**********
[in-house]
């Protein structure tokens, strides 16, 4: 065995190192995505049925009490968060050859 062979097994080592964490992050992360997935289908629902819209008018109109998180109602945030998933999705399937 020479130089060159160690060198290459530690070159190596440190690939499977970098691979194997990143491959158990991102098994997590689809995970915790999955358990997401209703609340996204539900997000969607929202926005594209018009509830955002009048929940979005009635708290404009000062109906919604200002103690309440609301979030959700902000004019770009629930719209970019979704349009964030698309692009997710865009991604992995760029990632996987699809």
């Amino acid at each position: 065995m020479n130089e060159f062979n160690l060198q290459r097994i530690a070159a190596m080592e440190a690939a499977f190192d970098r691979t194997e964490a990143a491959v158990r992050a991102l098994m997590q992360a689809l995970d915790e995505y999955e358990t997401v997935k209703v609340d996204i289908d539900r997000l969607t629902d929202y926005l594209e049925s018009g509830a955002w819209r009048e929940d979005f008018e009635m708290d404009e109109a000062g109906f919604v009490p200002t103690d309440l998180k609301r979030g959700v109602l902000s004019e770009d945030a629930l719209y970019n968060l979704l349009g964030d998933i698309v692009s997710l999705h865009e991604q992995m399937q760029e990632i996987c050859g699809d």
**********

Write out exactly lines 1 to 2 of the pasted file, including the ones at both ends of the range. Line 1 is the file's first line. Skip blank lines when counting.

[in-house]
């Protein structure tokens, strides 16, 4: 065995190192995505049925009490968060050859 062979097994080592964490992050992360997935289908629902819209008018109109998180109602945030998933999705399937 020479130089060159160690060198290459530690070159190596440190690939499977970098691979194997990143491959158990991102098994997590689809995970915790999955358990997401209703609340996204539900997000969607929202926005594209018009509830955002009048929940979005009635708290404009000062109906919604200002103690309440609301979030959700902000004019770009629930719209970019979704349009964030698309692009997710865009991604992995760029990632996987699809």